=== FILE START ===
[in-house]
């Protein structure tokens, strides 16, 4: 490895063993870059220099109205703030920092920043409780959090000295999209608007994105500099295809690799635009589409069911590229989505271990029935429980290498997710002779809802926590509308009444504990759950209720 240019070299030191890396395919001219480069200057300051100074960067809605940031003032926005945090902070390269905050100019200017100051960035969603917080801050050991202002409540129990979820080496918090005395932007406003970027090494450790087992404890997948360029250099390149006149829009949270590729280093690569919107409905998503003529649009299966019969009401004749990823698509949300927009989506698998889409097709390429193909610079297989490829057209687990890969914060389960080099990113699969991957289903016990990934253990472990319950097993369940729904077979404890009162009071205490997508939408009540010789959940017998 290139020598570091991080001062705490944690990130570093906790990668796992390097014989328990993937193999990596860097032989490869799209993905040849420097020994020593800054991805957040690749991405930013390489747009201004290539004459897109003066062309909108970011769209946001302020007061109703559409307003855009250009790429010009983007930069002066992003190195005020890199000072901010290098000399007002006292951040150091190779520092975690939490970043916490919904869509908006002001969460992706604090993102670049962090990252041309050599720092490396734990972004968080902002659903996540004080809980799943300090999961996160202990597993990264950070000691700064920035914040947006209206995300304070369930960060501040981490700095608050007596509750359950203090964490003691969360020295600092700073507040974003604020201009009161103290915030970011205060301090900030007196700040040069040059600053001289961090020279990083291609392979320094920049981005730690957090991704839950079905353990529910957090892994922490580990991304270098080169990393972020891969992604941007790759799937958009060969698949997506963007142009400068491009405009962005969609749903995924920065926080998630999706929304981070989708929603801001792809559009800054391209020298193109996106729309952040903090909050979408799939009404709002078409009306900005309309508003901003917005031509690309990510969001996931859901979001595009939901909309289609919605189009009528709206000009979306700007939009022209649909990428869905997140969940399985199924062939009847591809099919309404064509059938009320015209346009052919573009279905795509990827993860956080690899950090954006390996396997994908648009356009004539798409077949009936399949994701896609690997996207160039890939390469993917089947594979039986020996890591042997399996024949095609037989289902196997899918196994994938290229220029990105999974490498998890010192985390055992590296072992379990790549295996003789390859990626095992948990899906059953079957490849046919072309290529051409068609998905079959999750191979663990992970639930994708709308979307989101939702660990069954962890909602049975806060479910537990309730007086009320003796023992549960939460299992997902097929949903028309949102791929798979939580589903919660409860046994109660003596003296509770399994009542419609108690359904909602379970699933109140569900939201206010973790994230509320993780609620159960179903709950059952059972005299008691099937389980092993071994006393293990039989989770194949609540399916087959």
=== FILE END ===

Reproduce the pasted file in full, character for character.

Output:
[in-house]
């Protein structure tokens, strides 16, 4: 490895063993870059220099109205703030920092920043409780959090000295999209608007994105500099295809690799635009589409069911590229989505271990029935429980290498997710002779809802926590509308009444504990759950209720 240019070299030191890396395919001219480069200057300051100074960067809605940031003032926005945090902070390269905050100019200017100051960035969603917080801050050991202002409540129990979820080496918090005395932007406003970027090494450790087992404890997948360029250099390149006149829009949270590729280093690569919107409905998503003529649009299966019969009401004749990823698509949300927009989506698998889409097709390429193909610079297989490829057209687990890969914060389960080099990113699969991957289903016990990934253990472990319950097993369940729904077979404890009162009071205490997508939408009540010789959940017998 290139020598570091991080001062705490944690990130570093906790990668796992390097014989328990993937193999990596860097032989490869799209993905040849420097020994020593800054991805957040690749991405930013390489747009201004290539004459897109003066062309909108970011769209946001302020007061109703559409307003855009250009790429010009983007930069002066992003190195005020890199000072901010290098000399007002006292951040150091190779520092975690939490970043916490919904869509908006002001969460992706604090993102670049962090990252041309050599720092490396734990972004968080902002659903996540004080809980799943300090999961996160202990597993990264950070000691700064920035914040947006209206995300304070369930960060501040981490700095608050007596509750359950203090964490003691969360020295600092700073507040974003604020201009009161103290915030970011205060301090900030007196700040040069040059600053001289961090020279990083291609392979320094920049981005730690957090991704839950079905353990529910957090892994922490580990991304270098080169990393972020891969992604941007790759799937958009060969698949997506963007142009400068491009405009962005969609749903995924920065926080998630999706929304981070989708929603801001792809559009800054391209020298193109996106729309952040903090909050979408799939009404709002078409009306900005309309508003901003917005031509690309990510969001996931859901979001595009939901909309289609919605189009009528709206000009979306700007939009022209649909990428869905997140969940399985199924062939009847591809099919309404064509059938009320015209346009052919573009279905795509990827993860956080690899950090954006390996396997994908648009356009004539798409077949009936399949994701896609690997996207160039890939390469993917089947594979039986020996890591042997399996024949095609037989289902196997899918196994994938290229220029990105999974490498998890010192985390055992590296072992379990790549295996003789390859990626095992948990899906059953079957490849046919072309290529051409068609998905079959999750191979663990992970639930994708709308979307989101939702660990069954962890909602049975806060479910537990309730007086009320003796023992549960939460299992997902097929949903028309949102791929798979939580589903919660409860046994109660003596003296509770399994009542419609108690359904909602379970699933109140569900939201206010973790994230509320993780609620159960179903709950059952059972005299008691099937389980092993071994006393293990039989989770194949609540399916087959």